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USS Monadnock (ACM-10)

From Wikipedia, the free encyclopedia

USS Monadnock (ACM-10) at anchor in April 1946.jpg
Name: USS Monadnock
Builder: Pusey and Jones Corp., Wilmington, Delaware
Laid down: 1938, as SS Cavalier
Acquired: by purchase, 9 June 1941
Commissioned: 2 December 1941, as USS Monadnock (CMc-4)
Decommissioned: 3 June 1946
  • CM-9, 1 May 1942
  • ACM-10, 10 July 1945
Struck: July 1946
Honours and
3 battle stars
Fate: Sunk off the coast of Spain, 2000
General characteristics
Displacement: 3,110 long tons (3,160 t)
Length: 292 ft (89 m)
Beam: 48 ft 6 in (14.78 m)
Draft: 13 ft 6 in (4.11 m)
Speed: 17.5 knots (32.4 km/h; 20.1 mph)
Complement: 201
Armament: 2 × 3 in (76 mm) guns

USS Monadnock (ACM-10) was a coastal minelayer in the U.S. Navy named after Mount Monadnock, a solitary mountain (monadnock) of more than 3,100 feet in southern New Hampshire close to the border of Massachusetts.

Monadnock, launched as SS Cavalier in 1938 by Pusey and Jones Corp., Wilmington, Delaware, was acquired by the U.S. Navy through purchase from the Philadelphia and Norfolk Steamship Company, Philadelphia, Pennsylvania, on 9 June 1941; converted at the Bethlehem Steel Co., Atlantic Works, East Boston, Massachusetts; and commissioned as the Coastal Minelayer Monadnock (CMc-4), 2 December 1941, Lt. Comdr. Frederick O. Goldsmith in command.

Service history

Invasion of Europe operations

Following shakedown in the Chesapeake Bay area, Monadnock operated in the 5th Naval District until 25 March, when she sailed for the British West Indies. While in the Caribbean, 1 May 1942, she was redesignated Minelayer CM-9. Returning to Virginia, 20 May, she resumed operations in the 5th Naval District. In late October she joined a convoy bound for North Africa. Arriving off Casablanca on 8 November, she remained in the assault area through the 11th, when she got underway for her return voyage across the Atlantic, arriving at Yorktown, Virginia, on the 30th.

Reassigned to Pacific Fleet operations

In the spring of 1943, Monadnock operated off the southern New England coast, first for the Minecraft Training Command and then under ComServFor, Atlantic Fleet, before resuming maneuvers in Chesapeake Bay. Reassigned to the Pacific Fleet in late fall, the minelayer departed Norfolk, Virginia, with TG 29.18, transited the Panama Canal and arrived at San Diego 28 December. Routed on to Pearl Harbor, she reported to Commander, Minecraft, Pacific Fleet, 7 January 1944, and by the 13th was underway for the South Pacific.

Arriving at Nouméa on the 29th, she joined ServRon 6 and until 15 April carried out exercises and duty assignments in the New Hebrides. From the end of April until July, she worked in the Solomons and then moved on to New Guinea, where she was briefly employed off Finschhafen. Operating again in the New Hebrides, based at Espiritu Santo, by October, she sailed, with passengers, to Brisbane, and upon her return replenished her stores and departed, 13 November, for Manus, Admiralty Islands, to join the 7th Fleet.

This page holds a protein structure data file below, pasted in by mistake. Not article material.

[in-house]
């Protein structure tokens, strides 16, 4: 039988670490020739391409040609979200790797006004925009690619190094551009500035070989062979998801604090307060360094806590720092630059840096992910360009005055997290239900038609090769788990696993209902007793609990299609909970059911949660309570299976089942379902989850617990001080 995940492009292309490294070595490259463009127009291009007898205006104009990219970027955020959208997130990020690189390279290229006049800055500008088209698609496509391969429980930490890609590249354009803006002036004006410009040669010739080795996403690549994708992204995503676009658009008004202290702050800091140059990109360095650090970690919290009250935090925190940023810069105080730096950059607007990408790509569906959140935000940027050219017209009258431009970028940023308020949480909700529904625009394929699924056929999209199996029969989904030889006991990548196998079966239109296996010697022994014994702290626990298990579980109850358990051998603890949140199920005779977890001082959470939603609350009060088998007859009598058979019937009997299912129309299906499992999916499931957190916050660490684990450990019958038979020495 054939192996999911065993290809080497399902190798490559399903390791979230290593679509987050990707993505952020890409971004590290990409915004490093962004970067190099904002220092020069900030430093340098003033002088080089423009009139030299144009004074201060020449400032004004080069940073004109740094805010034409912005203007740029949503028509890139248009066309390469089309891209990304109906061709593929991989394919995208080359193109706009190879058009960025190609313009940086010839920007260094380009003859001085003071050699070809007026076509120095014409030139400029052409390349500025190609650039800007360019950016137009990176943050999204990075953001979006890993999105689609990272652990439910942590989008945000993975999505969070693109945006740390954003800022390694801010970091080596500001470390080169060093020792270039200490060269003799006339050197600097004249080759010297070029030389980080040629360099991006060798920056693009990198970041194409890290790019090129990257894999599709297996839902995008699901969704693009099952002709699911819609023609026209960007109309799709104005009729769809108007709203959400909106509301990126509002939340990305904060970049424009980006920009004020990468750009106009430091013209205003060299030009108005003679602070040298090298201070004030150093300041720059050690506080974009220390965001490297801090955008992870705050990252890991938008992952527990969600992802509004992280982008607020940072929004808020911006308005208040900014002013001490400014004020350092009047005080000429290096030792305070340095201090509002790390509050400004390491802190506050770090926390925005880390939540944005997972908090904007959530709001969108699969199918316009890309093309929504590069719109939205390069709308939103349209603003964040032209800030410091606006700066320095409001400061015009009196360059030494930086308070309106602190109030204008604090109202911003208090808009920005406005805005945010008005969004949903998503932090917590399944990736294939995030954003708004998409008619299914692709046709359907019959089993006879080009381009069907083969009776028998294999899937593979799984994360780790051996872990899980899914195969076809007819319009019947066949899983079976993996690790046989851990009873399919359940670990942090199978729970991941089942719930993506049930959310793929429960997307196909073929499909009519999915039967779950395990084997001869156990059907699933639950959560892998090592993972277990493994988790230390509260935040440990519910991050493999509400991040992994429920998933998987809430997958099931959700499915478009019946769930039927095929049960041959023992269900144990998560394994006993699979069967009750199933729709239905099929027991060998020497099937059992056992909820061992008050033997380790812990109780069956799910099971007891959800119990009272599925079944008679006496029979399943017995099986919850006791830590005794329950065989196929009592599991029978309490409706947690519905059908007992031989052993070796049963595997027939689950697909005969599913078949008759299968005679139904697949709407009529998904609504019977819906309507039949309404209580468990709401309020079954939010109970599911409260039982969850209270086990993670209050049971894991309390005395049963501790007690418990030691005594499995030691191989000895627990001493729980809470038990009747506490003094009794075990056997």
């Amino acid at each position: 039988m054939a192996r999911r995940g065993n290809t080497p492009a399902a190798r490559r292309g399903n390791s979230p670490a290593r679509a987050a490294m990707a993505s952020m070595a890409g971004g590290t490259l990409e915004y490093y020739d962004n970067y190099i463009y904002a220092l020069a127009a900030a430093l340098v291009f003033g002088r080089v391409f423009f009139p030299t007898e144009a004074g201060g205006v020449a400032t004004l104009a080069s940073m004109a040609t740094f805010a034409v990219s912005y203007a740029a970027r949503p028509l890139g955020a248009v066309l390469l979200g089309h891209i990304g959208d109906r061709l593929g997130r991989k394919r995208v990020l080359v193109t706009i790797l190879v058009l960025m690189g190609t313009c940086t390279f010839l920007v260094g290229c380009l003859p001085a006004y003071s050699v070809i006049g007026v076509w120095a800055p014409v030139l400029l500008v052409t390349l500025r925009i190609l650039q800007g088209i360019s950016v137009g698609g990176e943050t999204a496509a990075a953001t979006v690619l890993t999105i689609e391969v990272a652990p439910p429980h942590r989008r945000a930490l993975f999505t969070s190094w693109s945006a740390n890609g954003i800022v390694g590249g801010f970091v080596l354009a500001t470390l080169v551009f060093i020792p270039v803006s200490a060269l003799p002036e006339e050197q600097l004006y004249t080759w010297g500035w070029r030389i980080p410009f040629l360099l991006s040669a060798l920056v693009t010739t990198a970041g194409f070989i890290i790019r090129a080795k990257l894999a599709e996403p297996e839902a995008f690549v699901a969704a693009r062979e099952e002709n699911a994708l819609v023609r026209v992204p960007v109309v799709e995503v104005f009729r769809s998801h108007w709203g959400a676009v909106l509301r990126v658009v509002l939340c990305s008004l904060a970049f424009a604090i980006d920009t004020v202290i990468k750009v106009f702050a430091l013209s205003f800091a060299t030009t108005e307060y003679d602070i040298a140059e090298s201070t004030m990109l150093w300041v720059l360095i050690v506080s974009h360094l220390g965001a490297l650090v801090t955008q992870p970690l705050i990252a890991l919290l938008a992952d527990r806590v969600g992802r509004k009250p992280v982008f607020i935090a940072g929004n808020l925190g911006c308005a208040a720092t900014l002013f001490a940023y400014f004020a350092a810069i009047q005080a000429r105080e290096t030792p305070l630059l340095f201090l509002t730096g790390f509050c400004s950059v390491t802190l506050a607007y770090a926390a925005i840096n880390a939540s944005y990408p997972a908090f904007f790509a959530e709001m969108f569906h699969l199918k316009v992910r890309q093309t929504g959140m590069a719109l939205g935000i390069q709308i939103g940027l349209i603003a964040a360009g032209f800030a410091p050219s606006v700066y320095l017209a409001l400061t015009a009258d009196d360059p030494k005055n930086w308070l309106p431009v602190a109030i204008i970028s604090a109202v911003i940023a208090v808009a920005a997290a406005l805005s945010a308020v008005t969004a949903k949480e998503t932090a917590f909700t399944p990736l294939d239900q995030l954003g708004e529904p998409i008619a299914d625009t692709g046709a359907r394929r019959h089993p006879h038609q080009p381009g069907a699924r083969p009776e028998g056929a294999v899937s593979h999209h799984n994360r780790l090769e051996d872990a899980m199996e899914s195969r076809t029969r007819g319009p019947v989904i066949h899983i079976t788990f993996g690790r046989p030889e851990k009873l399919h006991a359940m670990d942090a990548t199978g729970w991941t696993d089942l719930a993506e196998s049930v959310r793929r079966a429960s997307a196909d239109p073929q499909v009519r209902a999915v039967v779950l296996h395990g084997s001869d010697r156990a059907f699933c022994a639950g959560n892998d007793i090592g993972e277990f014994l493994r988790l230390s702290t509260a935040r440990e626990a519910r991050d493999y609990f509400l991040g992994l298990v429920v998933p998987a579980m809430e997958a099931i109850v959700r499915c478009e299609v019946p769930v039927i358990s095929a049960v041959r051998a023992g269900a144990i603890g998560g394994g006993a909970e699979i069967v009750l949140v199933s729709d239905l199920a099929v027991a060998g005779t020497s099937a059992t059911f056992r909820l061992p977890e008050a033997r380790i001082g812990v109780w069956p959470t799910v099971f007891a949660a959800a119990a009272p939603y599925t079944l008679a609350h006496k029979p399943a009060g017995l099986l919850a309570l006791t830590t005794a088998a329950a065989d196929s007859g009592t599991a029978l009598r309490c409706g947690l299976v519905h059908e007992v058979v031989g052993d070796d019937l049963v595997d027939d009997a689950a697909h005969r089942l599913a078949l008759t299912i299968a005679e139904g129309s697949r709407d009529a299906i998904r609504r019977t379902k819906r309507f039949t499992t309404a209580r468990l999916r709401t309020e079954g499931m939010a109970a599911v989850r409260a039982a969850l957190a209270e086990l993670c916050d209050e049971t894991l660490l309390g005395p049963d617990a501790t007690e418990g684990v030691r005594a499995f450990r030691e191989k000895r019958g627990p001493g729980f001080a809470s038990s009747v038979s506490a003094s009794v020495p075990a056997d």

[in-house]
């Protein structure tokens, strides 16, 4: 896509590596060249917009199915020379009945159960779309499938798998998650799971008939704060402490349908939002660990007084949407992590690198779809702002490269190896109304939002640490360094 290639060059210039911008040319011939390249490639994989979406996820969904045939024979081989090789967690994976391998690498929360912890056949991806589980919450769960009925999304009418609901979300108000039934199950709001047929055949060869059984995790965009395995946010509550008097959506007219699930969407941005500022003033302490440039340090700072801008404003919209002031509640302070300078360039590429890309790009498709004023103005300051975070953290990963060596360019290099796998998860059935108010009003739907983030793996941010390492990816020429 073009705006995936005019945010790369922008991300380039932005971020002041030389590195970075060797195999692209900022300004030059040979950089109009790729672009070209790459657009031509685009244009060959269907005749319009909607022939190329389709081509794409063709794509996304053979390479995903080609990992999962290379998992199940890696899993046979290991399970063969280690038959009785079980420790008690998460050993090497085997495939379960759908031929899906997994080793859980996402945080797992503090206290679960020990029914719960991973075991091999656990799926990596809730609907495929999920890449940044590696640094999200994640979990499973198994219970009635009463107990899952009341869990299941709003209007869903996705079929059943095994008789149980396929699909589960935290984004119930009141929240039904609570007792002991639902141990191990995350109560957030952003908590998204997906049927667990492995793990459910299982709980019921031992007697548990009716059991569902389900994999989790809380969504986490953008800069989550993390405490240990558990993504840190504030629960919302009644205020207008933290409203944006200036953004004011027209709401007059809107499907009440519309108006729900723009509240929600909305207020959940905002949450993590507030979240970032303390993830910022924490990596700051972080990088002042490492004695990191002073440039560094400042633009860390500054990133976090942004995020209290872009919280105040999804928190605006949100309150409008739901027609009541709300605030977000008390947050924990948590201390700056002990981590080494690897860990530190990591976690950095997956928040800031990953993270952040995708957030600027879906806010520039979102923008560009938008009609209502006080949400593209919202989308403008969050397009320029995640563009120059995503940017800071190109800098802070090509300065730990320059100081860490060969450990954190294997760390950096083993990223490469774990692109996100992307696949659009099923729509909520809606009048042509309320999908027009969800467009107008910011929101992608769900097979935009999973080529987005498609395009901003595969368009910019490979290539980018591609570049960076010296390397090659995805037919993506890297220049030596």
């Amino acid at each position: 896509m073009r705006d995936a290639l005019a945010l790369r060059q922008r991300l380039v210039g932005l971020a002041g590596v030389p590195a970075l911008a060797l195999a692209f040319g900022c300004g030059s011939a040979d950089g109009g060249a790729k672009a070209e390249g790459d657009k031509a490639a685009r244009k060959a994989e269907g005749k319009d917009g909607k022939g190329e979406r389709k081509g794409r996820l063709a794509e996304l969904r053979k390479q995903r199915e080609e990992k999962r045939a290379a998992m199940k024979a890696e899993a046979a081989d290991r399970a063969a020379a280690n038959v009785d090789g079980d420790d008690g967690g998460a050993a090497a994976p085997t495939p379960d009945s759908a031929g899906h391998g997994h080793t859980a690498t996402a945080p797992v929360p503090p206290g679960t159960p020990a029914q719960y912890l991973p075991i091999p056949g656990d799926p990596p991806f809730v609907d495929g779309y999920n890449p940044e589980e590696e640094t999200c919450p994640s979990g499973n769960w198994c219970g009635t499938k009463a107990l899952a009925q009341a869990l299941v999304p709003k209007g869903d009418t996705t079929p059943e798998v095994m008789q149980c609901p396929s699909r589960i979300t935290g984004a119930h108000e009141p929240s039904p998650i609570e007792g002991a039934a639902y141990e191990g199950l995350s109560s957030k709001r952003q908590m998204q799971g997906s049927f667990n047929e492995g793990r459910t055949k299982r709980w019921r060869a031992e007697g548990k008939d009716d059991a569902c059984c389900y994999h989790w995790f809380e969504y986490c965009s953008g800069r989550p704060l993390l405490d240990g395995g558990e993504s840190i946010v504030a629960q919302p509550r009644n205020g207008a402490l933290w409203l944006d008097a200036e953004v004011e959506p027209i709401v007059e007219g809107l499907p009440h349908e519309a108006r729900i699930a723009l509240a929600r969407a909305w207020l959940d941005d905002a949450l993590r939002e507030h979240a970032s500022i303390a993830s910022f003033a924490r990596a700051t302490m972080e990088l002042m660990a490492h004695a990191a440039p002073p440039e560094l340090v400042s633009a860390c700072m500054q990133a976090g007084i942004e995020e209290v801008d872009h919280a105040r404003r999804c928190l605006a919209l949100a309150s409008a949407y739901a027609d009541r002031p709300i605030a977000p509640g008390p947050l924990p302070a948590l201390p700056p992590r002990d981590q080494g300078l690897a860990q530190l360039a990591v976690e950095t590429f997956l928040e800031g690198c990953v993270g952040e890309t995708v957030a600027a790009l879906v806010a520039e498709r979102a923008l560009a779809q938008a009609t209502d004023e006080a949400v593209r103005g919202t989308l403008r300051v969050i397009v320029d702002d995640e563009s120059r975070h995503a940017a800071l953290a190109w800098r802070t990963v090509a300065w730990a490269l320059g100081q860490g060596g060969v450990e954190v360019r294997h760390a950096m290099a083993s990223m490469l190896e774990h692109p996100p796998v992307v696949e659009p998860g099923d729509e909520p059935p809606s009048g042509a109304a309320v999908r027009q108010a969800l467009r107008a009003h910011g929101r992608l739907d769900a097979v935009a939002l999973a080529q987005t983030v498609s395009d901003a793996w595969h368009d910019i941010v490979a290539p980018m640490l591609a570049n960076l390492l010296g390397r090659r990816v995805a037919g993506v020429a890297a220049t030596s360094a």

Supporting the Leyte Landings

Monadnock conducted training exercises at Manus until 23 December, when she departed for Leyte. Arriving on the 30th, she soon sailed for Mangarin Bay, on the southwest coast of Mindoro, where she remained from 3 January to 6 February 1945. She then shifted, with TU 78.3.19, to Subic Bay, Luzon, returning at the end of the month to Leyte. Thence, she steamed to Ulithi to stage for the forthcoming Okinawa campaign.

On 5 April, she departed in convoy for Nansei Shoto, as a unit of TF 52. Operating as a unit of TG 52.2, she conducted minelaying operations at Kerama Retto and off the Hagushi anchorage during May. Then, in convoy with TU 51.29.18, she departed for the United States, arriving at San Francisco, 24 June, for overhaul and conversion to Auxiliary Mine Layer ACM-10 (effective 10 July 1945).

Occupation duties

Conversion completed, she departed for Japan 6 September, transporting troops to Eniwetok, Guam, and Okinawa while en route. Arriving at Sasebo, 22 October, for occupation duty, she remained until 9 March 1946, when, with military passengers again embarked, she sailed for San Francisco. Arriving 7 April, she decommissioned 3 June, was struck from the Navy List 3 July 1946, and transferred to the Maritime Commission for disposal 20 June 1947.

Monadnock earned three battle stars for her service in World War II.

Later career

Monadnock was sold to a Panamanian company in 1949, and renamed SS Karukara. Sold again in 1952 and renamed SS Monte de la Esperanza she operated for more than 20 years transporting bananas from the Canary Islands to the United Kingdom. Sold to the Marine Institute of Spain and renamed Esperanza del Mar, she was equipped as a hospital ship and operated out of the Canary Islands assisting fishing boats for more than 10 years. The Monadnock was deliberately sunk as an Artificial reef in 2000 off the coast of Spain.


External links

This page was last edited on 27 July 2019, at 15:30
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